Photograph by Michael Amsler
Museum Quality: Napa Valley Museum executive director Eric Nelson readies his institution for the next phase.
Talk of the New
Napa Valley Museum looks to the future
By Gretchen Giles
Like any dynamic institution, the Napa Valley Museum finds change to be the only constant. Founded in 1972 and originally housed in Napa's former high school, the Vintage Hall, the NVM is currently ensconced in designer digs on the grounds of the California Veteran's Home in Yountville. Part one of a planned 40,000-square-foot expansion is complete, a 10,000-square-foot architect-driven building that reflects the silos and metal siding of the Napa Valley's agricultural heritage. The other square footage will either be built to plan, adjacent on the grounds, or will exist separately--perhaps in downtown Yountville, perhaps in downtown Napa, perhaps . . . hmmm. Change. It's constant.
Napa Valley Museum executive director Eric Nelson takes the impending upheaval in stride. The former executive director for the Sonoma County Museum, Nelson moved to his current post some six years ago, settling back in the valley where he grew up, and taking the reins of the museum just as its newest incarnation was finished.
In the cool of the structure's bottom floor is an extensive and interactive winemaking exhibit allowing visitors to test their enological knowledge, design their own blend and even check the best grape-growing temperatures for various varietals. The main exhibit hall upstairs is currently hung with original work from area artists in anticipation of yet another fundraiser--fundraising perhaps being the only other constant for any dynamic institution--and a special area is devoted to a new exhibition exploring the history of Jews in the Napa Valley.
Because the old brick high school building that formerly housed the museum was declared an earthquake hazard, the NVM has long been very adept at getting its message and mission outside of its four walls. Developing an extensive trunk show that allows staff to ably move museum pieces around, the NVM serves some 5,000 school children each year, according to Nelson's best estimate. Add to that the museum's busy roster of public activities, its assiduous outreach to residents who may not quite have made it up the hill to the Vet's Home yet and its careful eye to better serving the large Hispanic community of the Napa Valley, and suddenly we're handing out Boho Awards.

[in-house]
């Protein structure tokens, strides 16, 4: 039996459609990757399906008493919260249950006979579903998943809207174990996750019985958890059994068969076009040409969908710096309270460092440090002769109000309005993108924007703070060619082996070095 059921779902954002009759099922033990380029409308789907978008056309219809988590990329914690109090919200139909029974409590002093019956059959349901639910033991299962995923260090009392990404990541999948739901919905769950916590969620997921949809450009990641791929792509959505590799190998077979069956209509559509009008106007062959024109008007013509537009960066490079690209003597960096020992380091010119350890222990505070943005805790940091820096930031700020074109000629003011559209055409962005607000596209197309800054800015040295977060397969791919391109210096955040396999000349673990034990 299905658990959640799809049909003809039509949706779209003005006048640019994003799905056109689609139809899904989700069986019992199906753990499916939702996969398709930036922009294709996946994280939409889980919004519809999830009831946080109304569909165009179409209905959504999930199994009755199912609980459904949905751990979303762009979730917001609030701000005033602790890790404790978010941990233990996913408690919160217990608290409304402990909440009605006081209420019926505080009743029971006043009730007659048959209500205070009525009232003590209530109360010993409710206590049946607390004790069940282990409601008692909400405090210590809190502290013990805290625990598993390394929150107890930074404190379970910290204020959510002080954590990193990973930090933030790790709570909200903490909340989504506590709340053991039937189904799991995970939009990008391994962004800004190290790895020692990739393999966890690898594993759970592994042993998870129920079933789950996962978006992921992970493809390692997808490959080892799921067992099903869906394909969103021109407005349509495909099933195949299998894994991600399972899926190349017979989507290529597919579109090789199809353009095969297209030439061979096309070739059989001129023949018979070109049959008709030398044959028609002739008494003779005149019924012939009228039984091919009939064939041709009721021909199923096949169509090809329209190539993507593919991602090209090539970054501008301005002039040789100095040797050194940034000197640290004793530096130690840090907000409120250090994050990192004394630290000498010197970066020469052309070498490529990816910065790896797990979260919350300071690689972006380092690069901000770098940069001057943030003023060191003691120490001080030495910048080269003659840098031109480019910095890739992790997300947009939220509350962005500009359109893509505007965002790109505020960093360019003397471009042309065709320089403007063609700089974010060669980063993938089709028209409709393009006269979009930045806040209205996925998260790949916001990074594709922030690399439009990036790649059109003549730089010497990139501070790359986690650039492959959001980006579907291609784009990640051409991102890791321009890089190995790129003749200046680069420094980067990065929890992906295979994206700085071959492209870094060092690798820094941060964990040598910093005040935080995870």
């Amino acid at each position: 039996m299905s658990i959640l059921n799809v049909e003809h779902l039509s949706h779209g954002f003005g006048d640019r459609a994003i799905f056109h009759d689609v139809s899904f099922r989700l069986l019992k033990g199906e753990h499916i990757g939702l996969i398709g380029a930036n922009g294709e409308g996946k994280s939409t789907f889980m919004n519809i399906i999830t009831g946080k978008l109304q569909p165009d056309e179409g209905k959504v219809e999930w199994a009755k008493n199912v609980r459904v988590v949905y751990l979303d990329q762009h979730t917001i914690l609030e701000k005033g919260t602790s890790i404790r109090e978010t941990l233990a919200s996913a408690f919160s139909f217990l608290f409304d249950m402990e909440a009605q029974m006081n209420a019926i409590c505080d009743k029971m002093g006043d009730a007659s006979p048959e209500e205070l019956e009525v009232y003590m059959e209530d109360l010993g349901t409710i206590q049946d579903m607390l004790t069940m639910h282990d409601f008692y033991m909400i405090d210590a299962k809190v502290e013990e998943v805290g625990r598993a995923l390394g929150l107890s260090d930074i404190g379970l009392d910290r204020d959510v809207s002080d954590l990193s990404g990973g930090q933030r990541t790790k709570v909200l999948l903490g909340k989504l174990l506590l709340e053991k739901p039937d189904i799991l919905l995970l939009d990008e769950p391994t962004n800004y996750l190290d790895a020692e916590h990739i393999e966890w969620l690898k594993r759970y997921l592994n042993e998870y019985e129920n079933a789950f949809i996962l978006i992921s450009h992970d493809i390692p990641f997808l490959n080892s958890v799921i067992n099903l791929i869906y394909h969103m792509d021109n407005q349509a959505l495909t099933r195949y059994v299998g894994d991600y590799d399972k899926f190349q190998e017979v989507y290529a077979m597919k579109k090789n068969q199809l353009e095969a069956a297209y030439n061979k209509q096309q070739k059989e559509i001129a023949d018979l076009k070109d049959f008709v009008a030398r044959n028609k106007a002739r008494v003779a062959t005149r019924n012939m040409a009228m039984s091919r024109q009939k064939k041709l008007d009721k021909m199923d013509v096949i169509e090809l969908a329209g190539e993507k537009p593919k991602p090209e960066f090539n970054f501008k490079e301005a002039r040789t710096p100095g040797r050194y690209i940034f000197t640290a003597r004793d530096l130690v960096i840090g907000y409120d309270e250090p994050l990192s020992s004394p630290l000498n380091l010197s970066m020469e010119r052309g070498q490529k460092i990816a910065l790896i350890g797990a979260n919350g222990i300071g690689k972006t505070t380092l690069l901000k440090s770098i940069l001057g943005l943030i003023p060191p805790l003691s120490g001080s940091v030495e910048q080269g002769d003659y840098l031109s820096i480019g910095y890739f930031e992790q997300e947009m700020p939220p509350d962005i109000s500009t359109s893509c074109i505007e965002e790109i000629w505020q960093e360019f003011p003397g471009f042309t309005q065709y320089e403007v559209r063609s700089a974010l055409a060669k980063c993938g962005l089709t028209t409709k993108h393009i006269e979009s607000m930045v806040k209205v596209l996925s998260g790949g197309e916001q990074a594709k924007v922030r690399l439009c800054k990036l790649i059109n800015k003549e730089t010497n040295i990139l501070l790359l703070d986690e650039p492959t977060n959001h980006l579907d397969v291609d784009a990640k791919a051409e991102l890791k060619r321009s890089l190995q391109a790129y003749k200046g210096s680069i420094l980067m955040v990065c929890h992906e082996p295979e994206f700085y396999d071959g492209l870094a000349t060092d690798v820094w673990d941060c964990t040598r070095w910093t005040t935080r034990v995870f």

Seated in the dim morning light of his basement office, Nelson pauses when asked which of the programs he's overseen during his tenure with the museum has excited him most. "We've done so many wonderful things that it's hard to pinpoint," he says. "The residents of the Napa Valley are our core base, from the wealthiest vineyard owner to the guy who picks the grapes for that owner and who may only live here part-time. We've had the governor of [the Mexican state of] Hidalgo here giving a presentation.
"I've really enjoyed our relationship with Hidalgo," he says, explaining that many of the valley's residents are from that state and the state of Guanajuato, whose governor has also given presentations at the museum. "It's been great to see the community embracing the museum."
With a mandate to reflect the art, history and environment of the Napa Valley, Nelson is always looking for different ways to keep things fresh. Possible thoughts include mounting an exhibit by Guanajuato native Diego Rivera, developing a strong and "dramatic core exhibition" and establishing a room for changing shows solely devoted to contemporary art.
"We just did a really exciting exhibit of contemporary art, lent by collectors," he says, casting back on recent shows. "We had a representative work of nearly every major artist of the 20th century; we had 65 masterpieces. What made it so special was that it was an opportunity for people to share their passion with others."
With a member base of roughly 1,500, the NVM looks to the future, regardless of where it will expand. Nelson says that he's always looking for ways to make the museum "more of a populist organization. We want to be able to popularize the fields of history, art and science in this valley, to reflect this community historically and artistically. The hope is that this leads to a sense of stewardship, that we'll all end up being better at caring for this place."
Considering his museum's "core essence," Nelson says, "We're about celebrating the valley. What a wonderful place this is! And I'm not," he chuckles, "just saying that because I grew up here."
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From the September 28-October 4, 2005 issue of the North Bay Bohemian.